In fact, the word “woke” appears nowhere within its pages. Rather, it is a combination memoir and extension of Atlantic columnist Kendi’s towering Stamped From the Beginning (2016) that leads readers through a taxonomy of racist thought to anti-racist action. Never wavering from the thesis introduced in his previous book, that “racism is a powerful collection of racist policies that lead to racial inequity and are substantiated by racist ideas,” the author posits a seemingly simple binary: “Antiracism is a powerful collection of antiracist policies that lead to racial equity and are substantiated by antiracist ideas.” The author, founding director of American University’s Antiracist Research and Policy Center, chronicles how he grew from a childhood steeped in black liberation Christianity to his doctoral studies, identifying and dispelling the layers of racist thought under which he had operated. “Internalized racism,” he writes, “is the real Black on Black Crime.” Kendi methodically examines racism through numerous lenses: power, biology, ethnicity, body, culture, and so forth, all the way to the intersectional constructs of gender racism and queer racism (the only section of the book that feels rushed). Each chapter examines one facet of racism, the authorial camera alternately zooming in on an episode from Kendi’s life that exemplifies it—e.g., as a teen, he wore light-colored contact lenses, wanting “to be Black but…not…to look Black”—and then panning to the history that informs it (the antebellum hierarchy that valued light skin over dark). The author then reframes those received ideas with inexorable logic: “Either racist policy or Black inferiority explains why White people are wealthier, healthier, and more powerful than Black people today.” If Kendi is justifiably hard on America, he’s just as hard on himself. When he began college, “anti-Black racist ideas covered my freshman eyes like my orange contacts.” This unsparing honesty helps readers, both white and people of color, navigate this difficult intellectual territory.

Not an easy read but an essential one.

Pub Date: Aug. 13, 2019

ISBN: 978-0-525-50928-8

Page Count: 320

Publisher: One World/Random House

Review Posted Online: April 28, 2019

Kirkus Reviews Issue: May 15, 2019

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A clear and candid contribution to an essential conversation.

SO YOU WANT TO TALK ABOUT RACE

Straight talk to blacks and whites about the realities of racism.

In her feisty debut book, Oluo, essayist, blogger, and editor at large at the Establishment magazine, writes from the perspective of a black, queer, middle-class, college-educated woman living in a “white supremacist country.” The daughter of a white single mother, brought up in largely white Seattle, she sees race as “one of the most defining forces” in her life. Throughout the book, Oluo responds to questions that she has often been asked, and others that she wishes were asked, about racism “in our workplace, our government, our homes, and ourselves.” “Is it really about race?” she is asked by whites who insist that class is a greater source of oppression. “Is police brutality really about race?” “What is cultural appropriation?” and “What is the model minority myth?” Her sharp, no-nonsense answers include talking points for both blacks and whites. She explains, for example, “when somebody asks you to ‘check your privilege’ they are asking you to pause and consider how the advantages you’ve had in life are contributing to your opinions and actions, and how the lack of disadvantages in certain areas is keeping you from fully understanding the struggles others are facing.” She unpacks the complicated term “intersectionality”: the idea that social justice must consider “a myriad of identities—our gender, class, race, sexuality, and so much more—that inform our experiences in life.” She asks whites to realize that when people of color talk about systemic racism, “they are opening up all of that pain and fear and anger to you” and are asking that they be heard. After devoting most of the book to talking, Oluo finishes with a chapter on action and its urgency. Action includes pressing for reform in schools, unions, and local governments; boycotting businesses that exploit people of color; contributing money to social justice organizations; and, most of all, voting for candidates who make “diversity, inclusion and racial justice a priority.”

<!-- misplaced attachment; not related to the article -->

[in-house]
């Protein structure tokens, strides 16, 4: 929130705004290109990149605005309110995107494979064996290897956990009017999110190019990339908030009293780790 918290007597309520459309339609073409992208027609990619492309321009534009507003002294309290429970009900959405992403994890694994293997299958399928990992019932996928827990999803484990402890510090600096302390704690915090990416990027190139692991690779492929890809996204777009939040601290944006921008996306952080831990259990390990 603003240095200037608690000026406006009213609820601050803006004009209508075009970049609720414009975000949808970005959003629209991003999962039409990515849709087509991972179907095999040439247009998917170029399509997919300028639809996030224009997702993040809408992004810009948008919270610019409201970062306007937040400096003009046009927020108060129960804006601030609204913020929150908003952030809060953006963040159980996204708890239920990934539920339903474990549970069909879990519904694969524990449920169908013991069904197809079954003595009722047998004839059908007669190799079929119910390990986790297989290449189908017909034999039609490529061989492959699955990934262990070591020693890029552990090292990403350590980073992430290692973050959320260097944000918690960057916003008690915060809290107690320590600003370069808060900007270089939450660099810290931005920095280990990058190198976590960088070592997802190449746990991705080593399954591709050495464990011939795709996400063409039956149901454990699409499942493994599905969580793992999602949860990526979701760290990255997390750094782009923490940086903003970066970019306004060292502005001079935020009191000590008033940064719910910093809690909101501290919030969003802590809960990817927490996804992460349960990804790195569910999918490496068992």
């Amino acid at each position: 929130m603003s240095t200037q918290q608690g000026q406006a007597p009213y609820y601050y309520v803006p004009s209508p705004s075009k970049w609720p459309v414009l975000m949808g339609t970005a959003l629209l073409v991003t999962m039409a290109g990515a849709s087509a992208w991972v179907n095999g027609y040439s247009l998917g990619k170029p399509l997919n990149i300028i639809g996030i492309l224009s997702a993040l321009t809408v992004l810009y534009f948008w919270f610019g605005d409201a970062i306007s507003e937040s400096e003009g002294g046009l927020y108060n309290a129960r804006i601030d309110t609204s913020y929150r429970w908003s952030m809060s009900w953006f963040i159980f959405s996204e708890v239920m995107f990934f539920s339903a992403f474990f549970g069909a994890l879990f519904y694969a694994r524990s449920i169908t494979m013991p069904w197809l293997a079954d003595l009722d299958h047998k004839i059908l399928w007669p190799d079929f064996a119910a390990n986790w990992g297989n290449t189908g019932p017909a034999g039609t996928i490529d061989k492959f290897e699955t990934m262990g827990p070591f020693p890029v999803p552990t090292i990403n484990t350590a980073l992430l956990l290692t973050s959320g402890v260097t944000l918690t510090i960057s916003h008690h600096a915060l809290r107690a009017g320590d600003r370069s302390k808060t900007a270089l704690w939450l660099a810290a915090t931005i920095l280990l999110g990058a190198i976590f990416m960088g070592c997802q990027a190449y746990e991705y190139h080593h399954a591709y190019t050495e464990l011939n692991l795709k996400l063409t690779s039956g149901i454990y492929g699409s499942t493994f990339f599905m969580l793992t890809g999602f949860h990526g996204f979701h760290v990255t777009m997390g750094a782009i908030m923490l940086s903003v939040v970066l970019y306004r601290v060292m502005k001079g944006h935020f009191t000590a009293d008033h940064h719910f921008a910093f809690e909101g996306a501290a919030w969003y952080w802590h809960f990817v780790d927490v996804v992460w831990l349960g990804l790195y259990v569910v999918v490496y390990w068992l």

A clear and candid contribution to an essential conversation.

Pub Date: Jan. 16, 2018

ISBN: 978-1-58005-677-9

Page Count: 256

Publisher: Seal Press

Review Posted Online: Oct. 9, 2017

Kirkus Reviews Issue: Nov. 1, 2017